My age makes me part of perhaps the last generation to go to college where computers, the internet, and email were not in widespread use. Before the internet age, Villanova University, where I went to undergraduate and law school, would notify students of the time and location of final exams by posting several small print pages that you would need to decipher to find the date, time, and location of your final exam. The date, time, and location of the final exam for every class Villanova offered appeared on these print outs. You can imagine what they must have looked like. I can remember trying to find my class and then following the small print line over to find the date, time, and location when it would be held.
On one occasion, most likely attributable to a few Yuengling’s the night before, I wrote down the wrong place and time for my final exam. I showed up on at the time and location when I thought the exam should begin only to find the classroom empty and locked. Luckily, I was able to contact the professor, which required me to actually call or go see him in person — no email, and he agreed to let me take the final exam. However, I still ended up with a C, in a class when I should have done much better. The grade was no doubt influenced by my failure to show up at the right place and time.
Moral of the story – don’t be in the wrong place at the wrong time. This adage applies to bid protest litigation involving the Commonwealth of Pennsylvania as well. In Scientific Games Intern, Inc. v. Commonwealth of Pennsylvania, the Pennsylvania Supreme Court held that under the Pennsylvania Procurement Code the Commonwealth Court did not have jurisdiction over a successful bidder’s claim for specific performance.
The case involved an award of a bid for a computer system to monitor slot machine’s for the Department of Revenue. The plaintiff, SGI, was submitted the winning bid and contract negotiations ensued. Eventually, an agreement on terms was reached and the Office of Chief Counsel transmitted a copy to SGI for execution. SGI signed the contract and returned it to the Commonwealth. However, before the Commonwealth could fully execute the contract. The Commonwealth cancelled the contract under Section 521 of the Procurement Code. SGI then brought an action against the Commonwealth in Commonwealth Court seeking specific performance of the contract. The Commonwealth raised preliminary objections challenging the Commonwealth Court’s jurisdiction to hear the dispute, which the Commonwealth Court overruled. On appeal the Supreme Court overturned the Commonwealth Court and explained:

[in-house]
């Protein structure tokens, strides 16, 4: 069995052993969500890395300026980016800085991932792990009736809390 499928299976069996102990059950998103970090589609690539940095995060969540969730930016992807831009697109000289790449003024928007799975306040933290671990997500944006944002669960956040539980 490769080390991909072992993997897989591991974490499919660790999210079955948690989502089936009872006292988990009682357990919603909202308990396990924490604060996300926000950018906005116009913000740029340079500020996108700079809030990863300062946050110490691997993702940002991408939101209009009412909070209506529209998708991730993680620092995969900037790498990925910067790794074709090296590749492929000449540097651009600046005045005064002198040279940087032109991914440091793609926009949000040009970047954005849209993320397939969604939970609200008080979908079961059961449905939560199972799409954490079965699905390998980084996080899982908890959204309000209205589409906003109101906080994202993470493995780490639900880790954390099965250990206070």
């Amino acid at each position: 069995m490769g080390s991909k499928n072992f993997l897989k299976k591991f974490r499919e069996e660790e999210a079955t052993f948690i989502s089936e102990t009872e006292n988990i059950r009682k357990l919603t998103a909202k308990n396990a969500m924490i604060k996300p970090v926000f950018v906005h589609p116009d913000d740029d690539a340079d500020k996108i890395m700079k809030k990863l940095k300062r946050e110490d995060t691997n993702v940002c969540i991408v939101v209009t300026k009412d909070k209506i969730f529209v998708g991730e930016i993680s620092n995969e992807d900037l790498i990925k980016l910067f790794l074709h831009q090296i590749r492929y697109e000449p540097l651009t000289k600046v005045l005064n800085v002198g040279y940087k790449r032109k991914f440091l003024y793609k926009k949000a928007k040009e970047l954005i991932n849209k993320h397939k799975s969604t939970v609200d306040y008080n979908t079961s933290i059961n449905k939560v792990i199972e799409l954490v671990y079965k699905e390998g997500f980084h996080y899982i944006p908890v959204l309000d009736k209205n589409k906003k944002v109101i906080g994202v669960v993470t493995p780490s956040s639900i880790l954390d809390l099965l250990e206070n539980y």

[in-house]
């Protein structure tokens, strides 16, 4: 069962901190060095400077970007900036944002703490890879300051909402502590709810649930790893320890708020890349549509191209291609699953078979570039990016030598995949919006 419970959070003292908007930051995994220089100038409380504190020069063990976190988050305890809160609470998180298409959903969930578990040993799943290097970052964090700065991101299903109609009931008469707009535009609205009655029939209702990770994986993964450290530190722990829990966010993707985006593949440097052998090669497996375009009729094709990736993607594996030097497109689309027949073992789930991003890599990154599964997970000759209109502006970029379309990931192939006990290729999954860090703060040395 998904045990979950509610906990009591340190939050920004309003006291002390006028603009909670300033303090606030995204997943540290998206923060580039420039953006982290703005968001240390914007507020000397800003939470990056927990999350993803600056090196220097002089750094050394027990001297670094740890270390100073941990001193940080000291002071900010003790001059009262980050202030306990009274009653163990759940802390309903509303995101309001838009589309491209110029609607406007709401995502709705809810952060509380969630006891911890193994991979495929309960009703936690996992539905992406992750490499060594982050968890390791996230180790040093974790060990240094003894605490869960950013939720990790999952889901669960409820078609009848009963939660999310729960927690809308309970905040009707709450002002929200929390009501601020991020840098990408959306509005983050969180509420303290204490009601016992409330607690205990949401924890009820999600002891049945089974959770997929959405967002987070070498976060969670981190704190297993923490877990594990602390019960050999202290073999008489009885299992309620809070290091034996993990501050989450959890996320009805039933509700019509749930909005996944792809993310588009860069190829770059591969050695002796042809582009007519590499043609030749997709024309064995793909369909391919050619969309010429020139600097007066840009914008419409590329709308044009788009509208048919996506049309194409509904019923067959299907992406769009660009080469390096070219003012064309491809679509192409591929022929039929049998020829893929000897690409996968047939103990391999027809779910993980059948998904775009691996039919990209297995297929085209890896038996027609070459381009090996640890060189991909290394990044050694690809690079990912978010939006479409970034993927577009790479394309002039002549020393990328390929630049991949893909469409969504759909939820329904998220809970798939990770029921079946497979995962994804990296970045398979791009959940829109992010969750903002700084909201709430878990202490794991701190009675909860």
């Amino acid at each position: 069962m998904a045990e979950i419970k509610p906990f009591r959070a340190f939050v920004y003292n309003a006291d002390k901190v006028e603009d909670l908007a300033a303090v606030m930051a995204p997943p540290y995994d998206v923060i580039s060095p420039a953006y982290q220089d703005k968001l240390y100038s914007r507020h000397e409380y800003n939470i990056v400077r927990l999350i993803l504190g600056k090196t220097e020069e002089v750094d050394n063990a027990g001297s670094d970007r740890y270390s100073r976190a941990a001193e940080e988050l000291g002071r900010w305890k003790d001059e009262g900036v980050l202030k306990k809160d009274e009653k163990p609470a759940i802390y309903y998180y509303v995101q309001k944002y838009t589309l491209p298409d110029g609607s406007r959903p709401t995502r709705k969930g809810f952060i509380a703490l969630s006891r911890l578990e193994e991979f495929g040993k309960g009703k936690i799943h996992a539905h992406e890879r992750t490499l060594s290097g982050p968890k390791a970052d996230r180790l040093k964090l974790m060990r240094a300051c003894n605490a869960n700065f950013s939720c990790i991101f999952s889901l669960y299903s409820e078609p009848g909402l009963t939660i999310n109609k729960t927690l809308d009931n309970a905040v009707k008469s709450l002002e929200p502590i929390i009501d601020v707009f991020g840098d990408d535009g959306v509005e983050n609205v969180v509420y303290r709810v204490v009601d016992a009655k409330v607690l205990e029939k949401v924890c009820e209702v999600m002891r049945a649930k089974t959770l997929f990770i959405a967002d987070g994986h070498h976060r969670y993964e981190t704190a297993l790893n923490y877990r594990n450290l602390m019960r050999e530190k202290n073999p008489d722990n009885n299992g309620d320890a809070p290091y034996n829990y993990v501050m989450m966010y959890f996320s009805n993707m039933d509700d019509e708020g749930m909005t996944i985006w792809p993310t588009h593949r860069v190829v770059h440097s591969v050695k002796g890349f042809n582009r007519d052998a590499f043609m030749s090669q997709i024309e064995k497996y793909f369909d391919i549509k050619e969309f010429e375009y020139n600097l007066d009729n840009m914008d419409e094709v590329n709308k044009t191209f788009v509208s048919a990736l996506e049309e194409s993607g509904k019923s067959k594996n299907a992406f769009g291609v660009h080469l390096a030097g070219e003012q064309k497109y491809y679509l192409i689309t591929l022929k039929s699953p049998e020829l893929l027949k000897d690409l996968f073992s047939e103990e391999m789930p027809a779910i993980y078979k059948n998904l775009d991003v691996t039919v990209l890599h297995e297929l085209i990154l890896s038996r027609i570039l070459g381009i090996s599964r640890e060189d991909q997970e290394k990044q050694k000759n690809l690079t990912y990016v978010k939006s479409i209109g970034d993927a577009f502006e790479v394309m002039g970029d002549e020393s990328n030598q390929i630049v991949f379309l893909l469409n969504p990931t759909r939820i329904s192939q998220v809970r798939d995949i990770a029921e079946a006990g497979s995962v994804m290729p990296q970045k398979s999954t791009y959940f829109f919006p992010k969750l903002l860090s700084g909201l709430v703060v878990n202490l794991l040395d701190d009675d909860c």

“The Procurement Code establishes administrative processes to address disputes arising in the procurement setting. On account of the doctrine of sovereign immunity, however, contractors, bidders, and offerors have limited recourse and remedies. Relative to controversies in matters arising from procurement contracts with Commonwealth agencies, the Board of Claims retains exclusive jurisdiction (subject to all jurisdictional prerequisites), which is not to be supplanted by a court of law through an exercise of original jurisdiction.As to challenges to cancellations of solicitations asserted under Section 521 of the Procurement Code, the Legislature did not implement any waiver of sovereign immunity and afforded no remedy to aggrieved bidders and offerors which have not yet entered into an executed contract with a Commonwealth agency. For those attaining the status of contractor—which we find should be deemed to occur at the time a contract is executed by all parties (as that event is also understood for purposes of Section 521)—the remedial procedure is via Section 1712.1, subject to review within the exclusive jurisdiction of the Board of Claims.”
As a result, the plaintiff’s claim was dismissed. When dealing with a challenge to an action involving the Procurement Code it pays to file your claim at the right place at the right time.